[Standards] MIX Status (0.6.1), review, and Brussels Summit

Georg Lukas georg at op-co.de
Wed Dec 21 13:26:09 UTC 2016


Hi Steve,

thanks for the reivew of the review, I'd like to add some more reasoning
to some of my arguments below.

* Steve Kille <steve.kille at isode.com> [2016-12-21 11:50]:
> You are right that a high bar has been set. [...]
> 
> Operationally,  I believe that this will be mitigated by server
> implementations that support both MIX and MUC, and following the
> procedures of section 7. This will enable transitional operation.

I agree, but this will only work out under two conditions:

1. we design MIX in a way that does _not_ completely break the usage of
   MUC-only clients (this is also why I dislike the MIX-in-roster
   approach).

2. we make it possible to run MIX and MUC-compat on the same domain
   (everything else will force us to use the MUC JIDs as the primary
   identifiers for chatrooms forever).

I don't see major roadblocks for either condition, so I'm also slightly
optimistic regarding the future of MIX.

> > We might need to codify how a MIX-enabled client connected to a non-MIX
> > server should behave (MUC fallback?).
> [Steve Kille] 
> 
> I don't think this is needed.   A client can implement both MIX and
> MUC.    The standards do not need to proscribe how this interacts in
> user experience.

While I tend to disagree on your last point, this is a topic for a
different discussion.

Either way, we SHOULD define how the client implementation should behave
protocol-wise, when a MIX-enabled client is connected to a server
without MIX-proxy support, and the user wants to enter a MIX.

> > ## Race Condition During Sync
> There is an issue here.    Kevin Smith and Matthew Wild are discussing
> an approach to modify client bind in order to address this.   

The client-bind modification is eagerly awaited. However it won't solve
the problem for MIX-MAM, unless we change the MIX spec to store the MAM
archive in the MIX proxy instead of the MIX service.

> I do not think there is any specific MIX issue, although I believe
> that MIX will be dependent on this new specification.

As long as we query the MIX service for our MAM, we need to create a new
atomic operation for query+subscribe to avoid race conditions. In the
current design, all messages get forwarded to the MIX proxy anyway, so
the operation needs to be atomic only between client and MIX proxy,
making it less of a problem.

One possible solution would be to extend the activation IQ with a MAM
sync anchor, another (as stated above) to store the MAM archive on the
user's proxy. There are probably more options, e.g. to ignore the race
condition and let client developers do the dirty work of history
merging.

My point is just that the current design is unclean in this regard, and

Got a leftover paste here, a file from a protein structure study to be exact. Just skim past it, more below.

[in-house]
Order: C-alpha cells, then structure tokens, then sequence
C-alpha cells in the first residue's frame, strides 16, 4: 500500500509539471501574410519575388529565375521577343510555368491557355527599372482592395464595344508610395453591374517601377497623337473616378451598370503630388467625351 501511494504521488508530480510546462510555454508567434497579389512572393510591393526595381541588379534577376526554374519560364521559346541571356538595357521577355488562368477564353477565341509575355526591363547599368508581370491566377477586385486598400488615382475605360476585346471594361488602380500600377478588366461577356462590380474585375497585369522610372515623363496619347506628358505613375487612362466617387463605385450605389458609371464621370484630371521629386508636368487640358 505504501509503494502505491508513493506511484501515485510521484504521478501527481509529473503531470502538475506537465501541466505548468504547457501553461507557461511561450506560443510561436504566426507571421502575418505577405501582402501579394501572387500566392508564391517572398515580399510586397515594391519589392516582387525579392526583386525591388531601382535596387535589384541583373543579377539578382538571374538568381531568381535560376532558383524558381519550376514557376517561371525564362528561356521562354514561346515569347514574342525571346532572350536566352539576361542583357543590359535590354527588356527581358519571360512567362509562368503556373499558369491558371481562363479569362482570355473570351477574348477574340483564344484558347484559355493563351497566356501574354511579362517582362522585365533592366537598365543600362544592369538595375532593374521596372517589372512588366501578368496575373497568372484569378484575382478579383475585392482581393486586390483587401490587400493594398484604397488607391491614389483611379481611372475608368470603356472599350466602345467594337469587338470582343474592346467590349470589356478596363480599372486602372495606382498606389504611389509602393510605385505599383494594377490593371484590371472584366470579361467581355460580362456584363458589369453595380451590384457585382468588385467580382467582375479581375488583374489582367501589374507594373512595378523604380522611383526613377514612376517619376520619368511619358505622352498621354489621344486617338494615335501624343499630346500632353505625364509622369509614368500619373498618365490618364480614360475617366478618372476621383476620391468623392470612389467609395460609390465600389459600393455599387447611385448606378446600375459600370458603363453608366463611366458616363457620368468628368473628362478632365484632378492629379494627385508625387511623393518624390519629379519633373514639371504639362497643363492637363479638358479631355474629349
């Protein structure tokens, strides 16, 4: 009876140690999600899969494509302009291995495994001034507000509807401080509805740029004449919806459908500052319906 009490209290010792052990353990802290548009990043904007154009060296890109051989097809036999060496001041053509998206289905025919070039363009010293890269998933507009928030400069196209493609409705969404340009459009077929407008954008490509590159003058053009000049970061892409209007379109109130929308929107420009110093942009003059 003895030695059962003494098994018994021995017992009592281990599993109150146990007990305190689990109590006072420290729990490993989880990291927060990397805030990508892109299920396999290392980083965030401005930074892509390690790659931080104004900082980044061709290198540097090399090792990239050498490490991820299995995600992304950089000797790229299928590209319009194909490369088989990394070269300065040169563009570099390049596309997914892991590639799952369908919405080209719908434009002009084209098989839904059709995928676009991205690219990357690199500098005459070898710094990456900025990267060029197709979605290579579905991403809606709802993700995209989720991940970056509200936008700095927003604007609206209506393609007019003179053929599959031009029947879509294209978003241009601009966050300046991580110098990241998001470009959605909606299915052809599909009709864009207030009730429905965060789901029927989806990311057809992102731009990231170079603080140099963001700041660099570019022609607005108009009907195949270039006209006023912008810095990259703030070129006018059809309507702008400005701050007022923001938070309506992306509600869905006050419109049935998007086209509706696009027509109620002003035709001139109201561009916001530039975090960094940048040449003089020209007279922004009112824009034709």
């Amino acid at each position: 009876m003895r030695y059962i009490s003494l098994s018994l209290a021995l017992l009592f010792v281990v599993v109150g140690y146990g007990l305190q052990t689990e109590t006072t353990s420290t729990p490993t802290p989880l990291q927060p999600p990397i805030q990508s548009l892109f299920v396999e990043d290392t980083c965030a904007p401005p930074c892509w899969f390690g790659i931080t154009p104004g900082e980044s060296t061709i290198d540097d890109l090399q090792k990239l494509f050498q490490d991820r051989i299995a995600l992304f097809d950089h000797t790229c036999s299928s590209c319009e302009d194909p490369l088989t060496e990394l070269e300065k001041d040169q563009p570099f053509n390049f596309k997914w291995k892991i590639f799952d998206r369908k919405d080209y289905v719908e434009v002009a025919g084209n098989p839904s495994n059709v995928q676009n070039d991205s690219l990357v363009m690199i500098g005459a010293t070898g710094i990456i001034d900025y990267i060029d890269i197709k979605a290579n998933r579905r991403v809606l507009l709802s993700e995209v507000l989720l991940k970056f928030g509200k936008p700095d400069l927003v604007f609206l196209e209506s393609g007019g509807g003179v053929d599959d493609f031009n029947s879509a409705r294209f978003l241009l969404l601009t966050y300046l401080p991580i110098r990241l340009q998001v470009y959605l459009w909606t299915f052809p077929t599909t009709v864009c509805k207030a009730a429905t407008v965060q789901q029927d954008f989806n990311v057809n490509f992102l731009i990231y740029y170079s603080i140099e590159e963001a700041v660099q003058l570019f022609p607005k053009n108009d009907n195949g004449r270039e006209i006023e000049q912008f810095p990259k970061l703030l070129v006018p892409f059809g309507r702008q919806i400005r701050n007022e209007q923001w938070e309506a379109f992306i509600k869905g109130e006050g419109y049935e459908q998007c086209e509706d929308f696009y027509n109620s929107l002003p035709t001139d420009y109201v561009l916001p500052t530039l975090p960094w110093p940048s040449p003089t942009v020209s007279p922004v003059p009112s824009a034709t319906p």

we are aiming at creating the best possible protocol.


> > I'm still not convinced it is a good idea to add MIXes to the roster.
> I strongly view that having MIX channels in the roster is a good
> thing.  It allows presence to work for MIX using standard XMPP
> mechanisms.

Except that the MIX proxy needs to ('SHOULD') intercept presence anyway
and to only forward client presence to MIXes that the client has
activated.

It is really bad to have different specifications for presence routing
(based on roster subscription and a 'SHOULD') and message routing (based
on client activation).

We should promote the MIX client activation to a first-class citizen of
the XEP, and use its rules both for message and presence routing.

If we add MAM synchronization to the activation, we also elegantly solve
the race condition.

And if we decouple MIXes from the roster and instead maintain a
joined-MIX list in the MIX proxy, we win multiple things:

* no need to extend the roster format
* no need to query each contact whether they are a MIX
* we restore the user's ability to use pre-MIX clients on the same account

I think the main benefit of MIX-in-roster is to be able to add MIXes to
roster groups (and to rename them, though I'm not sure this is a good
thing, as it introduces interesting UX conflicts).

I'm not sure if this is really a demanded feature, and if we can't solve
it with less overall headaches.

> > Furthermore, the roster does not provide a way to distinguish MIXes from
> > regular contacts, unless the roster format is also extended.
> [Steve Kille]
> 
> I think that for most clients/users this will not matter.  It will be
> easy for me to distinguish MIX channels, and I would likely group in
> the roster.

It probably doesn't matter for the UX side, but it does for the
implementation side. If you put all MIXes into a separate roter group
anyway, there is no compelling reason to have them in the roster in the
first place.

> The client can easily work out if a roster member is a MIX channel and
> can "do clever things" if it wishes.

In the worst case, this requires a round-trip to the MIX, so the client
must defer important UI decisions (which icon to use, which context menu
to provide) until it receives the response from the respective contact.

From a client developer's perspective, this is a little nightmare that
should be avoided if any possible.

> > A client needs a way to obtain the list of all joined MIXes (e.g. from the MIX
> > proxy), so it can decide which MIXes to activate. 
> [Steve Kille]
>